Which Herp Is Which?
By writing to "pen pals" from the point of view of a reptile
or amphibian, your students can be creative while learning about how these
animals are alike and different.
- List several examples each of reptiles and amphibians.
- Describe how reptiles and amphibians are similar to and different from
- Books and other reference materials on herps.
- Index cards.
- Pencils and crayons or markers.
- Social studies, language arts
- 1. Before the activity, write the names of several types of herps on
slips of paper (one for each person). Try to include an equal number of
reptiles and amphibians. Depending on the level of your group, you can
keep the names general (e.g.: frog, snake) or make them more specific (e.g.:
bull frog, garter snake). Write a number on each slip so you can keep track
of who has which herp.
- 2. Hand out the slips of paper you made earlier, taking note of who
has which herp. Tell the students to keep the identity of their animal
- 3. Assign each person a herp pen pal. Try to match reptile with amphbian
- 4. Give the students time to find out about their herps. Then pass
out index cards and have the students write "postcards" to their
pen pals from the point of view of their particular herps. Explain to the
students that they shouldn't give away their herp's identity, but they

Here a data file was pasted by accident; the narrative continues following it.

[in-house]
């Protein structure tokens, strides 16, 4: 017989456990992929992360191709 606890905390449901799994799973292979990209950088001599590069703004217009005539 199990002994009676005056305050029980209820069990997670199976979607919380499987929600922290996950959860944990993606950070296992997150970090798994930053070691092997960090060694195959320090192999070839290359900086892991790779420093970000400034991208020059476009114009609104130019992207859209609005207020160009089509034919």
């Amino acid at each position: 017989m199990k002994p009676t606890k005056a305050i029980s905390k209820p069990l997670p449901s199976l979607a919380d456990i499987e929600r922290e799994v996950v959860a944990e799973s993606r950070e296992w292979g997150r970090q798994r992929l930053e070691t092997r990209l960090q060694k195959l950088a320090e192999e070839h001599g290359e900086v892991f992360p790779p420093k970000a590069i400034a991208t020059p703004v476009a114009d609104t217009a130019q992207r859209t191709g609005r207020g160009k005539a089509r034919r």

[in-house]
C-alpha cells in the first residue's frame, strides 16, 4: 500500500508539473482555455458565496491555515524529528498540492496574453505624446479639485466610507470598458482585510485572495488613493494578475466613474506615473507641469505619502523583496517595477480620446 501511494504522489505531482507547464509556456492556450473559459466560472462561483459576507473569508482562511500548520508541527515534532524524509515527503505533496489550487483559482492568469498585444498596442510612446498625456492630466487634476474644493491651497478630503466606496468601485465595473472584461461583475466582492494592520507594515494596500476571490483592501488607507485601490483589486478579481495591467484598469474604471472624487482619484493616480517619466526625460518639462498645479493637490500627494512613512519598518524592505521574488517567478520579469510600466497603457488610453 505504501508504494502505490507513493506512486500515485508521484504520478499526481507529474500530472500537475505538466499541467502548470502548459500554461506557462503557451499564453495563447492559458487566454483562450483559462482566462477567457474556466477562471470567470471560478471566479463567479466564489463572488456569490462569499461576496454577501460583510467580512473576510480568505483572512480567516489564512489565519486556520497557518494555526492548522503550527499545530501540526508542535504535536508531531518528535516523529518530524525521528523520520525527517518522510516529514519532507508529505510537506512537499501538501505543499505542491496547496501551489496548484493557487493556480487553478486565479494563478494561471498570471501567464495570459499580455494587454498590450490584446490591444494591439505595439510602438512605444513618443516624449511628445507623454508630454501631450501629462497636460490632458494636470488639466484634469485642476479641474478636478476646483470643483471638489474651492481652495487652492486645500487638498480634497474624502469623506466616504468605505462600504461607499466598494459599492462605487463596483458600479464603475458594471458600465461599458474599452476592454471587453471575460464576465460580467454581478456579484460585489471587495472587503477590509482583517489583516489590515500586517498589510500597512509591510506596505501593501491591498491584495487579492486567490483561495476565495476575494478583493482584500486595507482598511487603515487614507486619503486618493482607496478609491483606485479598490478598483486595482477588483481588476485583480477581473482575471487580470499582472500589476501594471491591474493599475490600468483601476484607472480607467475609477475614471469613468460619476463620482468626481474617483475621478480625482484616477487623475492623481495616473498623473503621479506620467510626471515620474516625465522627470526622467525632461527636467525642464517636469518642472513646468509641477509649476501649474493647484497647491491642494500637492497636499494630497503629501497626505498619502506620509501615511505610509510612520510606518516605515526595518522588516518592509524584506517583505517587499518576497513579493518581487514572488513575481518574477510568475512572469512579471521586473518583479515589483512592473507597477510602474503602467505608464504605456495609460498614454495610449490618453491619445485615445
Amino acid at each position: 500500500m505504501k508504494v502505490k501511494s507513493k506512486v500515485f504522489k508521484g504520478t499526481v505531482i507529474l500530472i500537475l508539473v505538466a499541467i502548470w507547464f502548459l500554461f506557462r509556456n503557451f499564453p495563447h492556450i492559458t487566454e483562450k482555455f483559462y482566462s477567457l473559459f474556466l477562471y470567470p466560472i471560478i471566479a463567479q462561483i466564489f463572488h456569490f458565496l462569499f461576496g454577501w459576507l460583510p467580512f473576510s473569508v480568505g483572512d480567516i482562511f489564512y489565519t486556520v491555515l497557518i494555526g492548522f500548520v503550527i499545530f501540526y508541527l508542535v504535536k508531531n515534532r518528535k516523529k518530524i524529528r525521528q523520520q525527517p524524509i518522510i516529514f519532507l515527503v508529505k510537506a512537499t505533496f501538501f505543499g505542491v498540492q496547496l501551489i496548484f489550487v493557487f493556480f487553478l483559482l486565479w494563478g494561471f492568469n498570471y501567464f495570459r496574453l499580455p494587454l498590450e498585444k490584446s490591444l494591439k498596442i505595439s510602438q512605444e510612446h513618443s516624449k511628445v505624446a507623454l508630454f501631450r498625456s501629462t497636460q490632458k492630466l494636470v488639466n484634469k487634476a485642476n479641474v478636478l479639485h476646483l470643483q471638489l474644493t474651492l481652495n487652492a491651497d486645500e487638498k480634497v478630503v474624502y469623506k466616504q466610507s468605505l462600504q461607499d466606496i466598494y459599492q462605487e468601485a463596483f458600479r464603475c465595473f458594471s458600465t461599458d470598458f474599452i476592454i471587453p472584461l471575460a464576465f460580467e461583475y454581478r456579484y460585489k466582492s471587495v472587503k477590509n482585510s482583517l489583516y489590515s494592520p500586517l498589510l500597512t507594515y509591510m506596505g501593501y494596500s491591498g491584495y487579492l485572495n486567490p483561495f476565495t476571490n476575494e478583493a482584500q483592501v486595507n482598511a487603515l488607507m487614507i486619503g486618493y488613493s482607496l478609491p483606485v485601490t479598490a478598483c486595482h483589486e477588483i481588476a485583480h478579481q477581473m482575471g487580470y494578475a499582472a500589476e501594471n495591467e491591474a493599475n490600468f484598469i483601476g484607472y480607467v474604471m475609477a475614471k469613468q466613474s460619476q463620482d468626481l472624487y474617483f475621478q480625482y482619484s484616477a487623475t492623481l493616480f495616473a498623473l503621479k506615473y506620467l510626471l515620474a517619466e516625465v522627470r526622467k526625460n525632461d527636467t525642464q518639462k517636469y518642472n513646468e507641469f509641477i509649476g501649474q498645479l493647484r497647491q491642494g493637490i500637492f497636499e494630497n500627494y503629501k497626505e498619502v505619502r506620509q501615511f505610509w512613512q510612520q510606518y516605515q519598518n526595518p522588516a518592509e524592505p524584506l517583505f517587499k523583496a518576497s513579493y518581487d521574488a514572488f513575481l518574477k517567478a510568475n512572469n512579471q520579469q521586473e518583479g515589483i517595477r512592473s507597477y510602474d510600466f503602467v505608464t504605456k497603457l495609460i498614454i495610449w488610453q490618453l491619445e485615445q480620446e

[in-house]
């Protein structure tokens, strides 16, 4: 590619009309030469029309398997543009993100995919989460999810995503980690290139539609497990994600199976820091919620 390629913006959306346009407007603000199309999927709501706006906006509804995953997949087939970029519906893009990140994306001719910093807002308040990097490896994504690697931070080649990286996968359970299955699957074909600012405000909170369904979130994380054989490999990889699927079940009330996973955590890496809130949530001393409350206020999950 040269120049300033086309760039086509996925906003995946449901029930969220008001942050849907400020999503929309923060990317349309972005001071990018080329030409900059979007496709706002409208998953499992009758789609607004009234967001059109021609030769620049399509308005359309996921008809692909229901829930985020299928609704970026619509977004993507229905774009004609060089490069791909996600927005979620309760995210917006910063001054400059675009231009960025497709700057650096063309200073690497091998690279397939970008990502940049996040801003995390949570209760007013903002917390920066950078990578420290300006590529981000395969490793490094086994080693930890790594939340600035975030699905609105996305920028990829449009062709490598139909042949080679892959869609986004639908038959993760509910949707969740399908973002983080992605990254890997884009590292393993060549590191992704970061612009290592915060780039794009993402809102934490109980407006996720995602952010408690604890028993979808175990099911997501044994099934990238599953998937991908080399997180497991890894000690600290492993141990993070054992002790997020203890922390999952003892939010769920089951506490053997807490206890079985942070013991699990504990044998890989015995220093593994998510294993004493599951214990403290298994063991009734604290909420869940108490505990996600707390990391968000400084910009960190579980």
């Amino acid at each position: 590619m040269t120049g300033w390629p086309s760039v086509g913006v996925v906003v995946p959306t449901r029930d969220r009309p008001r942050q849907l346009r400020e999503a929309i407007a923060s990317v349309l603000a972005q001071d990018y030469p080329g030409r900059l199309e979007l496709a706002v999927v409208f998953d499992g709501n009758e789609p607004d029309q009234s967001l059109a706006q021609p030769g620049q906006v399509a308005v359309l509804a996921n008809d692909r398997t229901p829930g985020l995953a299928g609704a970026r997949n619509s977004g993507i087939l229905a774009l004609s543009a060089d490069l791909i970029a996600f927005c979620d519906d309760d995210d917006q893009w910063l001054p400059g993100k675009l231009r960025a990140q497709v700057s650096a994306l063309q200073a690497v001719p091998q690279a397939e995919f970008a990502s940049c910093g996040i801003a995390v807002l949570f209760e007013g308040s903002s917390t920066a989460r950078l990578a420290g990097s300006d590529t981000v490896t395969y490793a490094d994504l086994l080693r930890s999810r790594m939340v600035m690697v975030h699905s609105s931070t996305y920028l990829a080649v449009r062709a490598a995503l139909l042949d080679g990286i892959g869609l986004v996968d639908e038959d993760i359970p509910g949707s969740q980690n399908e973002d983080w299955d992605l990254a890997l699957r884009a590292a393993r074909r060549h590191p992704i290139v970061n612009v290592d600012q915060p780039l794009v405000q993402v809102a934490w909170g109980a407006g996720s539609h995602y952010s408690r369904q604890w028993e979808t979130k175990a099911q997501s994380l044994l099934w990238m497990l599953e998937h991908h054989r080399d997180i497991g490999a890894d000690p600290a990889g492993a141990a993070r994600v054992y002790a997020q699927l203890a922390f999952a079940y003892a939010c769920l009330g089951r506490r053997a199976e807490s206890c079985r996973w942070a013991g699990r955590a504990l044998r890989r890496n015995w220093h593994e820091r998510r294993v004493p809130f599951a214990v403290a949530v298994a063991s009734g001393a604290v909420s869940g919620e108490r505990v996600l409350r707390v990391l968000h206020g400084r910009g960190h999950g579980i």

should give clues that will help their pen pals figure out whether their
herp is a reptile or an amphibian. The information should also be as accurate
as possible. (If you're working with more advanced students, you can also
have them try to figure out what kind of reptile or amphibian their pen
pal represents. You may want to provide a list of the herps you've assigned,
to help the students narrow down their choices.)
- 5. You may want to consider having the students write a series of postcards,
with each one revealing a new clue about their identities. Here's an example
of one postcard a frog or toad might write:
Dear Pen Pal:
Life is busy these days! I have been practicing very hard on my
song. Spring will be here soon, and I have a lot of competition!
- 6. On the other side of the postcard, have the students draw a picture
of their herps' habitats (excluding the herps themselves!).
- 7. Collect the postcards and hand them out to the appropriate pen pals.
Provide resources and give the students time to figure out what kind of
herp is their pen pal.
- 8. Have several of the students read their postcards out loud, then
ask for opinions on the kind of herp that "wrote" each card.
Finally, have the various pen pals identify themselves.
- 9. Use the postcards to create a bulletin board display. The focus
of the display could be similarities and differences between reptiles and
amphibians. (See the background information under Who's